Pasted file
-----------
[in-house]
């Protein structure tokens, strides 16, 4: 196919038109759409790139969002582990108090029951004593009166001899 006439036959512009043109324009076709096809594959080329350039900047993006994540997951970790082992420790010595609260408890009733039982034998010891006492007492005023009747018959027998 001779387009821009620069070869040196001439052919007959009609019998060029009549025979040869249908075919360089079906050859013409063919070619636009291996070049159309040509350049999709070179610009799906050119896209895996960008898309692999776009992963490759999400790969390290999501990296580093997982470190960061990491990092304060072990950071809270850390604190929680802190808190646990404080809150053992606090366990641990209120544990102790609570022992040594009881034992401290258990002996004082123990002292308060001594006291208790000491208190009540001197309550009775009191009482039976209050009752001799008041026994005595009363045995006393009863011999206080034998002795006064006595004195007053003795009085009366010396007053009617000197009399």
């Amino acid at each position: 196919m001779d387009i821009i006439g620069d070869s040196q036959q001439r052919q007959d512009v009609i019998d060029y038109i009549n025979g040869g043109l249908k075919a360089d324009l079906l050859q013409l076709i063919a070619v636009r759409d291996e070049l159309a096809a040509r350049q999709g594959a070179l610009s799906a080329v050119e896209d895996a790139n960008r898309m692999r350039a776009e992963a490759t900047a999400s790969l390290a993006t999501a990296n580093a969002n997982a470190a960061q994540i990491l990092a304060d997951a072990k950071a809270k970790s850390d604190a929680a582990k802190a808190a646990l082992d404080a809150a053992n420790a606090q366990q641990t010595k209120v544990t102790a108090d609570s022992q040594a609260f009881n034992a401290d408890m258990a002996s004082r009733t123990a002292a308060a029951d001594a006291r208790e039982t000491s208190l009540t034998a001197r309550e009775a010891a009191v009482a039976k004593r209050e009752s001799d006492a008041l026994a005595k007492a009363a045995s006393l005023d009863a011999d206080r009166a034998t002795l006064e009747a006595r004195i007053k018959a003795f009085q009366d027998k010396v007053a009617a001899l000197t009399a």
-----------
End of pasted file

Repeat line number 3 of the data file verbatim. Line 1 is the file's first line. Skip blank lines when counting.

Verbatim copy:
């Amino acid at each position: 196919m001779d387009i821009i006439g620069d070869s040196q036959q001439r052919q007959d512009v009609i019998d060029y038109i009549n025979g040869g043109l249908k075919a360089d324009l079906l050859q013409l076709i063919a070619v636009r759409d291996e070049l159309a096809a040509r350049q999709g594959a070179l610009s799906a080329v050119e896209d895996a790139n960008r898309m692999r350039a776009e992963a490759t900047a999400s790969l390290a993006t999501a990296n580093a969002n997982a470190a960061q994540i990491l990092a304060d997951a072990k950071a809270k970790s850390d604190a929680a582990k802190a808190a646990l082992d404080a809150a053992n420790a606090q366990q641990t010595k209120v544990t102790a108090d609570s022992q040594a609260f009881n034992a401290d408890m258990a002996s004082r009733t123990a002292a308060a029951d001594a006291r208790e039982t000491s208190l009540t034998a001197r309550e009775a010891a009191v009482a039976k004593r209050e009752s001799d006492a008041l026994a005595k007492a009363a045995s006393l005023d009863a011999d206080r009166a034998t002795l006064e009747a006595r004195i007053k018959a003795f009085q009366d027998k010396v007053a009617a001899l000197t009399a």